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Aberdeen City & Shire

Leith Hall, Garden & Estate

Quirky historic home filled with curios from all over the world

Things to do

School visits

We welcome school visits at Leith Hall. For more information, please see our Learning pages.

Hire a venue

The house and grounds offer an intimate and magical setting for weddings, corporate events and private parties – please see our venue hire pages for more information.

Nature spotting

Fantastic five at Leith Hall, Garden & Estate

Leith Hall Estate has a diverse mosaic of mixed woodland, grassland, meadow and parkland. This biodiverse area is rich in protected and uncommon species. Here are our top wildlife picks to experience when out and about on our trails. Each has an ‘easy to see’ rating, a fun fact and a top tip for when and where to look.

Scottish wildcat

Without doubt, the most important visitor to Leith Hall is the Scottish wildcat, which roams extensively in the Clashindarroch area. Wildcats are an ‘edge’ species, who patrol the outsides of woodlands and fields to ambush their prey of rabbits, other small mammals or birds. The National Trust for Scotland is closely involved with wildcat conservation in Scotland and the Leith Hall area has long been a priority area. We are partners in Saving Wildcats, where the next phase of conservation is the reintroduction of wildcats from Edinburgh Zoo’s captive breeding programme. Wildcats have been caught on trail cameras on Leith Hall estate.

Fact: Wildcats are often night-hunters, meaning they’re tricky to see.

How easy is it to spot? DIFFICULT

Scottish wildcats may be present all year round, but in winter keep an eye out for their tracks in the snow.

A wildcat stands on a branch, high up in a tree.


Keep watching the stream at Leith Hall, or at least the pond area, and you might be lucky enough to see a flash of blue. This will be the kingfisher. Photographers are known to wait patiently in sunshine and drizzle to picture these beautiful birds. If snapped, the resulting image can be stunning. These sparrow-sized, agile fishers have an orange and white head-stripe and an orange breast. Colourful indeed!

Fact: They nest in burrows in riverbanks.

How easy is it to spot? MEDIUM
Look for kingfishers in summer, perched on branches or flying low over the water.

A kingfisher flies up from a river with a fish in its beak. Droplets of water fall from its wings.


Seeing an otter is an unforgettable experience. Perhaps because they’re semi-nocturnal and they tend to hide underwater when we’re around, we feel privileged to get a glimpse of them. Otters are playful creatures, something in addition to their cute appearance that endears them to us. At Leith Hall they’re very much in evidence near the pond. Look for a slight movement on the water surface as they glide through it, ears flat on their head. Their eyes are set very high up on their head, so most of it can be underwater.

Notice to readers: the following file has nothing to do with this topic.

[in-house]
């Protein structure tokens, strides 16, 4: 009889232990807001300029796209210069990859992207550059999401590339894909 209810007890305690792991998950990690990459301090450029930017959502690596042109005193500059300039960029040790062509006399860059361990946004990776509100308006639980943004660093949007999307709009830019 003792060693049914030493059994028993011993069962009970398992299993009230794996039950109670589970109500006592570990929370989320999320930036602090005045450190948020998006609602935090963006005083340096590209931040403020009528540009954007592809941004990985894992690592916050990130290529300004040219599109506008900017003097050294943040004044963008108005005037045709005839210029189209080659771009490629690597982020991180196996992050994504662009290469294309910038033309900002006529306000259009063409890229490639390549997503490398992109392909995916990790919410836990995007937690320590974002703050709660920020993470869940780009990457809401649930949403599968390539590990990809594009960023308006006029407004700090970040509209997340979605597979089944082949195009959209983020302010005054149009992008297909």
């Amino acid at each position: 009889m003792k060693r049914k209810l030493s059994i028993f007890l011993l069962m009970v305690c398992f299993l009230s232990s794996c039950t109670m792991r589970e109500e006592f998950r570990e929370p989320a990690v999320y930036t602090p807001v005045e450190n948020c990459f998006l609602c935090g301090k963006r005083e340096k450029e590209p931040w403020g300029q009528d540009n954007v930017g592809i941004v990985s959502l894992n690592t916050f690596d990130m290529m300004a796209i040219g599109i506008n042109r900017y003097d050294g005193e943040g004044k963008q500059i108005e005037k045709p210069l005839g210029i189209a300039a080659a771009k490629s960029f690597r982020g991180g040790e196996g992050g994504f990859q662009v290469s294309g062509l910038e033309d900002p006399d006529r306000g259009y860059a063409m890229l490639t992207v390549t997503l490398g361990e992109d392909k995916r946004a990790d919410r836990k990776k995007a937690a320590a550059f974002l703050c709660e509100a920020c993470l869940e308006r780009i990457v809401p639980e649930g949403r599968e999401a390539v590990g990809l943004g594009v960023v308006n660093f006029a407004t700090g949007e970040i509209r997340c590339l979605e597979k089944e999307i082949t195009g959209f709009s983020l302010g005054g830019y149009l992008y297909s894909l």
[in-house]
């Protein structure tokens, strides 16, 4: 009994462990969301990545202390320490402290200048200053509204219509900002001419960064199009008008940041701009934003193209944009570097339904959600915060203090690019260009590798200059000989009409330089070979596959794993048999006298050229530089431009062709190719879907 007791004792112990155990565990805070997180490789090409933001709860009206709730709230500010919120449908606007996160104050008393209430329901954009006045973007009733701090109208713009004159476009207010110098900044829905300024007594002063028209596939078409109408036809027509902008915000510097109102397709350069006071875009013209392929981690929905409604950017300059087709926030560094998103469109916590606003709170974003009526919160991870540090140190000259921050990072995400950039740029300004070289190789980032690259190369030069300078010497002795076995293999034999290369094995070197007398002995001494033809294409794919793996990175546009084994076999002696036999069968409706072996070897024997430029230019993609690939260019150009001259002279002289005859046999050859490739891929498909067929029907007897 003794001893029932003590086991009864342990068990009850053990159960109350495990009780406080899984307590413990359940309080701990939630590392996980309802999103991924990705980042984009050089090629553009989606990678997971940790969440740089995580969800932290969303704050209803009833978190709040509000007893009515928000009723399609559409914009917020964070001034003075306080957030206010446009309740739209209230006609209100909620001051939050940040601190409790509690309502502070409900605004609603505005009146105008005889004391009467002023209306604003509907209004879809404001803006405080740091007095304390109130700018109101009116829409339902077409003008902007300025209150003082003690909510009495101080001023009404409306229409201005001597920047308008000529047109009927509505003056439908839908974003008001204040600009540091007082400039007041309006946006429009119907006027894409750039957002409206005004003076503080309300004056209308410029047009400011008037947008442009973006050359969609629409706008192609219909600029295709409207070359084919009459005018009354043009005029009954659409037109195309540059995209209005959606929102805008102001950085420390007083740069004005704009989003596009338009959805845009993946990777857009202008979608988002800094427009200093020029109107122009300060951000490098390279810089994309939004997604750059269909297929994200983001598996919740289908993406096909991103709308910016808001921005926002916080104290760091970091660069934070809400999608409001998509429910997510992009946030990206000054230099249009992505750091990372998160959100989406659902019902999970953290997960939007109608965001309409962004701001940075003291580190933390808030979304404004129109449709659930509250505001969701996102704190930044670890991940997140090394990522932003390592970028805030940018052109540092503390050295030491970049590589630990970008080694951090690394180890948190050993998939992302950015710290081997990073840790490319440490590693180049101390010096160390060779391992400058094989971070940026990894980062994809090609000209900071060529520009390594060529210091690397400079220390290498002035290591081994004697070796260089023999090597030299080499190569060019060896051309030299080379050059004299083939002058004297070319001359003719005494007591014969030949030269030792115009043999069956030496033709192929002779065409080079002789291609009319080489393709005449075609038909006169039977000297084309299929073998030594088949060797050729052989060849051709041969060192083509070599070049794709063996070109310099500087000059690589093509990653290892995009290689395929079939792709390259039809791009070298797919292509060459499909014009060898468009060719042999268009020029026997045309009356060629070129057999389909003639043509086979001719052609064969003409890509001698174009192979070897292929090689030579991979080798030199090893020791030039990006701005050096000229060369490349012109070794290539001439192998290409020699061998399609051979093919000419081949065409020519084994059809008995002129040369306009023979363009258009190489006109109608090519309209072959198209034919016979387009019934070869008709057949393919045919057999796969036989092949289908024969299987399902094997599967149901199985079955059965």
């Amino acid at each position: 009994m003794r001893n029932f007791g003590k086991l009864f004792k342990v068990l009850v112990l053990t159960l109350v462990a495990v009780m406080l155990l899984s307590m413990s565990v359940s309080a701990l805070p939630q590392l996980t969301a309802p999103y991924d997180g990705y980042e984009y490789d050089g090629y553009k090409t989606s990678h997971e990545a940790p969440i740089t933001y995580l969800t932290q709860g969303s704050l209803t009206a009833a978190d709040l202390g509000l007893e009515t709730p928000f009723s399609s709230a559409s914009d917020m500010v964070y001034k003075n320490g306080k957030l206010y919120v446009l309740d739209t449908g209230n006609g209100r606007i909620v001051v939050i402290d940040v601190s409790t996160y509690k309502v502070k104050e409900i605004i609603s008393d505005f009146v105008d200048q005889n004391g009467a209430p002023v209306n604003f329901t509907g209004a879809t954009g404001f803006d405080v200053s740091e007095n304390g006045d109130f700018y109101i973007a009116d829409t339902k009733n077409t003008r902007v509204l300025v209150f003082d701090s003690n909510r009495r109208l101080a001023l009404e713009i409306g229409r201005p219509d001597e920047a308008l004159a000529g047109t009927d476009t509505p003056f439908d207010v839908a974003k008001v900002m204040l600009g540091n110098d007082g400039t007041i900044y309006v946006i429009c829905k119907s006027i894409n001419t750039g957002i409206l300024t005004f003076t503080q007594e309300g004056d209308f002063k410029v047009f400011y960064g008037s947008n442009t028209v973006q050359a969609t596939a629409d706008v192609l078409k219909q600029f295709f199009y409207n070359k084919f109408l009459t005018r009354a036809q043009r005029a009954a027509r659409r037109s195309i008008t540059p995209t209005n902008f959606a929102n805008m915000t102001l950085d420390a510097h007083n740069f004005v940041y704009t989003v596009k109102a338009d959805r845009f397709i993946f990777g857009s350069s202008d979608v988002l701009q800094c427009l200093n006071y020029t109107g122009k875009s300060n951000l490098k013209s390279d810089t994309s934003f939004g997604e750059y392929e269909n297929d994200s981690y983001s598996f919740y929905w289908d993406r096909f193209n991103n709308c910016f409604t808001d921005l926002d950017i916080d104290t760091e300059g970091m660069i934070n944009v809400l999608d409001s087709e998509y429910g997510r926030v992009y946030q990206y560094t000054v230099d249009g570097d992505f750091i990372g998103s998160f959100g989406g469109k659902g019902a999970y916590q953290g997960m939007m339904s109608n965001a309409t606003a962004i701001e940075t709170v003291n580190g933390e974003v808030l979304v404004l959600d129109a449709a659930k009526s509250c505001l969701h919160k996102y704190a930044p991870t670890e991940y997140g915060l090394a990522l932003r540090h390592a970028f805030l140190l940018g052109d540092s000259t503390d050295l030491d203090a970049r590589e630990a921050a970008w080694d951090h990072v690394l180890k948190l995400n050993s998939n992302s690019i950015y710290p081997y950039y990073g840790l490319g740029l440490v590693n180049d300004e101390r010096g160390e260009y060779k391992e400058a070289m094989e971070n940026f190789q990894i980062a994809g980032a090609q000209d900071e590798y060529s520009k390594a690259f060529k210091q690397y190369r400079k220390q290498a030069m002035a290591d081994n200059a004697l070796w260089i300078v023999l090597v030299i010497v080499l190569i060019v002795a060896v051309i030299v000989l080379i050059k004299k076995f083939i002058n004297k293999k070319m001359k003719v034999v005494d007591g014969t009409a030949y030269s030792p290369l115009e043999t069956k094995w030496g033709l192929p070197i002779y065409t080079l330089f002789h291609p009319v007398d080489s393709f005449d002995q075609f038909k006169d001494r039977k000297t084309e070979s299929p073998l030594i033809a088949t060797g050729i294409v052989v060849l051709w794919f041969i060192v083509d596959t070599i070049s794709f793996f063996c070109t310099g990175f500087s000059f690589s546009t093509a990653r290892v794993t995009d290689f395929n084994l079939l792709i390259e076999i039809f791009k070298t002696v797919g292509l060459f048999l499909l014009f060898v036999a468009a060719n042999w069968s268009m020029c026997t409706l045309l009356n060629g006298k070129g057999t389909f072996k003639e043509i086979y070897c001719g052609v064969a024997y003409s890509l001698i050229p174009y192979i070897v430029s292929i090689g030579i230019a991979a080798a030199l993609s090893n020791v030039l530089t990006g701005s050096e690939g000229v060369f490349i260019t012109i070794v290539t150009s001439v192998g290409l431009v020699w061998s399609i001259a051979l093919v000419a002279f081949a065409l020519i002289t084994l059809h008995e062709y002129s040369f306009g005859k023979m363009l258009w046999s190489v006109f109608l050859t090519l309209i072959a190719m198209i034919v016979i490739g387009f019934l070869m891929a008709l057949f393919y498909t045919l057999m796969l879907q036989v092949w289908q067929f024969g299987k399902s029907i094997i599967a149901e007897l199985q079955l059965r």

Fact: Otters eat frogs and small fish; in murky water, they can detect prey with their very sensitive whiskers.

How easy is it to spot? DIFFICULT
Otters are present all year round – look out on the bridge for their spraint (poo), which is distinctive with visible bones in it.

An otter sits on a grassy river bank, facing the camera so we can see its long whiskers. It has brown fur with a pale throat.


In winter, use the bird hide to view teal, which congregate on the small pond. Teal are shy ducks with a habit of flying almost vertically away from any disturbance. Because of this, the collective name for teal is a ‘spring’. In the mating season the male is particularly colourful with a green patch over his eye, outlined in yellow.

Fact: Winter birds may arrive here from Siberia, where conditions are too extreme.

How easy is it to spot? EASY
Teal can be seen on the pond in winter.

A small duck stands in a grassy field. It has a chestnut brown head with a green stripe over its eye. It has a plump grey body with a short black and white tail.


Badgers are the great excavators of the estate. They dig burrows called setts, which can be multi-level and complex. Badger cubs arrive in April/May and soon begin playing with their siblings and foraging for themselves. At this time, or even later in summer, it’s actually possible to see them in daylight. The striking white forehead stripe can make them difficult to spot in the undergrowth.

Fact: The badger is Britain’s largest land predator.

How easy is it to spot? MEDIUM
Badgers are present throughout the year and are most likely to be seen at dawn or dusk.

A large badger walks across a grassy clearing in woodland, towards the camera. Its black and white striped face is very clear. In the foreground is a pile of earth, possibly the entrance to its sett.

Walks here

Pond Walk

½ mile (0.8km)
This is an all-abilities trail around the pond on a well-surfaced level path. A short detour along a woodland path takes you to the bird hide with views over the upper pond. A further detour leads to the 19th-century ice house.

Craigfall Trail

Moderate (height climbed: 80m)
1¼ miles (2km)
A steep grass path through woodland and farmland leads up Craigfall Hill to an impressive viewpoint with a seating area.